Somehow I just never get it. I always think I’ll have time when traveling to write blog posts and catch up on reading (!) and the like, forgetting that when we’re visiting family our time is spent doing things like, you know, visiting family. So I didn’t update from the road, and it’s taken us about a week to recover from our epic 10-day trip to Chicago, Iowa City, Des Moines, Janesville Minnesota, Dubuque, and Chicago again (!), during which we saw the grandparents (the kids’ that is), the great-grandparents, one of the uncles, and a slew of whatever my aunts and uncles and cousins are to my kids (I believe no one knows for sure).
It was heartbreakingly wonderful to see everyone, but man oh man, is this kind of travel not all that relaxing. Hurricane Irene stressed us out the day we were flying to Chicago, but we bravely persevered in the face of inconvenient weather. I basically did little but pack and unpack the diaper bag the entire time, and we never quite get to see everyone on our list, but in the end it all worked out just fine.The youth managed to survive family gatherings, long car trips, and sit-down dinners with grownups with only one super major meltdown when Harper went rock-star-in-a-hotel-room on her grandparents’ bathroom. I was actually really impressed with her. So much BEHAVING! She dealt really well with being so off her schedule, our of her routine. What a sport, this kid! One night she said, “We need to move! We need to move back to my apartment!” But for the most part, really was just such a good sport.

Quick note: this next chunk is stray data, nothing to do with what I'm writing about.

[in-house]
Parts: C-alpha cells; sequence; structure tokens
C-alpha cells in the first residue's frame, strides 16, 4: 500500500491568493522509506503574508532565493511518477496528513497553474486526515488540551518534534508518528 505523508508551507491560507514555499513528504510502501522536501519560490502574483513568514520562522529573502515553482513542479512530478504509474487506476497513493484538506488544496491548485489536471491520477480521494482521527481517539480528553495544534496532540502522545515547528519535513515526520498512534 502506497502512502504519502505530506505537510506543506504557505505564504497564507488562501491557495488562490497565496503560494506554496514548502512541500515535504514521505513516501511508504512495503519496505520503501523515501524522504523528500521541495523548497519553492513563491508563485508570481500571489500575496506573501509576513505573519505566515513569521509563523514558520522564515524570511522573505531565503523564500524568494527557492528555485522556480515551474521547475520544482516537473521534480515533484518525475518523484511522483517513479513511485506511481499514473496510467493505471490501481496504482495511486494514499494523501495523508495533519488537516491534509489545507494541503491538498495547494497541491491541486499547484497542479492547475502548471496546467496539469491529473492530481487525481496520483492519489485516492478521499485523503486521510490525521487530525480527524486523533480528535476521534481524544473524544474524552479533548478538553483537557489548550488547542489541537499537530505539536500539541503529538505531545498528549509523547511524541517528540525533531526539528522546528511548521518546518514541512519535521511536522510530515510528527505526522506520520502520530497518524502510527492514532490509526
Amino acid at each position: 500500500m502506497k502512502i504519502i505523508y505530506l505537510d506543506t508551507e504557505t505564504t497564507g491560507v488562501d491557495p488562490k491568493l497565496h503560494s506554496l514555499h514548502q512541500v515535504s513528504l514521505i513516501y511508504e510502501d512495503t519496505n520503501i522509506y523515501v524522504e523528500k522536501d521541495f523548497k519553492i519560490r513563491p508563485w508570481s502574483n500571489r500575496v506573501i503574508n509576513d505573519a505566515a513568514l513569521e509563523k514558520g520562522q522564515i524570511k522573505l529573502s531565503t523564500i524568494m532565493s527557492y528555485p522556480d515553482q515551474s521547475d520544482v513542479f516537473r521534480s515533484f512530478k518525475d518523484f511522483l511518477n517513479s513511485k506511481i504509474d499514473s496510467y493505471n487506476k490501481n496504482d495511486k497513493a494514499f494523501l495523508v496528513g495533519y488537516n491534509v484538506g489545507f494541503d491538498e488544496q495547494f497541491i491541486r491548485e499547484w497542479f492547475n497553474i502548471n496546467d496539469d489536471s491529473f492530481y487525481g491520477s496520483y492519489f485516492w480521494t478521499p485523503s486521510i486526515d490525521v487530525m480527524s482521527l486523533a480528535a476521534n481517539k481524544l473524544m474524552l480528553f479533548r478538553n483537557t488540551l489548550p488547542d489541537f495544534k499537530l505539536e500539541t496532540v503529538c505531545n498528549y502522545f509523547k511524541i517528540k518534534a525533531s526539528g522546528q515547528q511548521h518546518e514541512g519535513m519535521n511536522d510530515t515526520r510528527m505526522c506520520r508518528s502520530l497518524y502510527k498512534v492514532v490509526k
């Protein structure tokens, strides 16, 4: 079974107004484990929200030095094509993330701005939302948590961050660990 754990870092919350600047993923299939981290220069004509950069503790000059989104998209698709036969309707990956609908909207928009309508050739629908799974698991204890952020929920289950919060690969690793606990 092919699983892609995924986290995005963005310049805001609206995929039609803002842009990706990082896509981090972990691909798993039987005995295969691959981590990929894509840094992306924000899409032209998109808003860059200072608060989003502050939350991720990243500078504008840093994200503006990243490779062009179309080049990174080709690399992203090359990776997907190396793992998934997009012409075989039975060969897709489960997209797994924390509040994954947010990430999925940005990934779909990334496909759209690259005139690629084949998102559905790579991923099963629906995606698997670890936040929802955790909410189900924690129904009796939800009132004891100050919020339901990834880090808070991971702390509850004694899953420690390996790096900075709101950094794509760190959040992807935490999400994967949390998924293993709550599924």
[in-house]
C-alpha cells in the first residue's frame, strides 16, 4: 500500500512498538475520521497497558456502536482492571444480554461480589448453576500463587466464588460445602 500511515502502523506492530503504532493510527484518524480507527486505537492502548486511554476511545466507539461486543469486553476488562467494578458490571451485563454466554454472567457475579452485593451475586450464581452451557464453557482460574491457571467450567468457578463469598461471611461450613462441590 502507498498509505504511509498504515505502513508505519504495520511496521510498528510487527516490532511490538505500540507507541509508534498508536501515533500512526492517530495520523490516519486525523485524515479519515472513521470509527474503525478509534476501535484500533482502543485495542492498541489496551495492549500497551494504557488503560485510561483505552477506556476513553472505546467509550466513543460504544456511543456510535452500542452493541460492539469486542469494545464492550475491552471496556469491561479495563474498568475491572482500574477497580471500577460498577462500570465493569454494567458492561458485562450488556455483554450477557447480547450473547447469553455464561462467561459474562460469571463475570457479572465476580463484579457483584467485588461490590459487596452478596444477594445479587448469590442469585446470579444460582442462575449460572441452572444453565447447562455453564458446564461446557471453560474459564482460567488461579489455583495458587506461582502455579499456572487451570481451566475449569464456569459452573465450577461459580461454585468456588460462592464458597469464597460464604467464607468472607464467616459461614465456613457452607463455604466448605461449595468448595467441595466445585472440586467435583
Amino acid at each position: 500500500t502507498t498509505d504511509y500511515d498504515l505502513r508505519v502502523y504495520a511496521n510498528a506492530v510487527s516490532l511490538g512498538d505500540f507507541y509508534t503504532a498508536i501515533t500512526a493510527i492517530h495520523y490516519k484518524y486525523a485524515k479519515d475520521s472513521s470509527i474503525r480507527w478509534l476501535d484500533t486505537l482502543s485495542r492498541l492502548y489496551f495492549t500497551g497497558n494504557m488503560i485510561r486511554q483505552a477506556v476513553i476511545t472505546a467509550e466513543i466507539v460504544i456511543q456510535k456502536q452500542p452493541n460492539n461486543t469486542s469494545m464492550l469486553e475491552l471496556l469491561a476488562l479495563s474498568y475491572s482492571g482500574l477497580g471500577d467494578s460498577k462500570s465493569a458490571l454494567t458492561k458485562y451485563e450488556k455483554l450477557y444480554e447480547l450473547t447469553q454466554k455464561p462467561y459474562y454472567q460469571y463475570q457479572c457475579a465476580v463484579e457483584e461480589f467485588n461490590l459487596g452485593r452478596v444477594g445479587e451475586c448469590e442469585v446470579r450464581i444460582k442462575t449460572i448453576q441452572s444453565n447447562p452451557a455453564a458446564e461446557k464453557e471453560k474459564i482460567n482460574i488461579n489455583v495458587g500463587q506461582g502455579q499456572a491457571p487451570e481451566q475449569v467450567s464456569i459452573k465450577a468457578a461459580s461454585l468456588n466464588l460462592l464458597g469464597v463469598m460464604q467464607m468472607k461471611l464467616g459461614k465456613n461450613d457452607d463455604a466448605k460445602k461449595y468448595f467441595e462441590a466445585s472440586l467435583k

That said, if I have any advice to anyone traveling with a toddler and a baby, it is this:
Kidding! It really helped that all the grandparents very kindly arranged to have bedding situations all set for the kids, diapers in the right sizes, amusements, snackages, and such amenities, so that once we landed we really didn’t have to worry about those things. Make them do that.
Also, I packed a great many distractions for Harper: an adorable set of tiny crayons, finger puppets, books; I even stuffed my iPhone with the free-est kid apps I could find. But the traveltime amusement that was the biggest hit by far was our set of “Mystery in the Forest” Storytelling Cards.
Love those evocative, adorable illustrations by Melissa Sweet, whose work I’ve enjoyed for some time. And what a good idea these cards are. I told stories about winged girls and bicycling bears and curious squirrels until my tongue was numb. Then Harper started going through the cards and making up her own stories, which were amazing, if highly avant-garde.
Another fun aspect of the trip was the suburban culture shock moments Harper experienced visiting our parents: responding quizzically to the unknown word “driveway;” wandering towards families’ backyard swingsets wanting “play at the park.” At an empty playground she asked me, a little wistfully, if any children would come play with her soon. She also kept asking why we had to get in the car and if we would please just push her stroller for epic distances. We said, because we are lazy and mean.
ANYway. We arrived home very tired and extremely overly proud of ourselves for having made the voyage, parading the new baby unto the world, and bonding as a family along the way. The next day Harper was happily recounting all the fun she’d had. “I went on a long trip!” “Yes you did,” I replied. Then she cocked her head and squinted at me and asked very sweetly, “Were you there, Mama?”
Was I there, indeed!
I have no idea how this child got to be so very silly.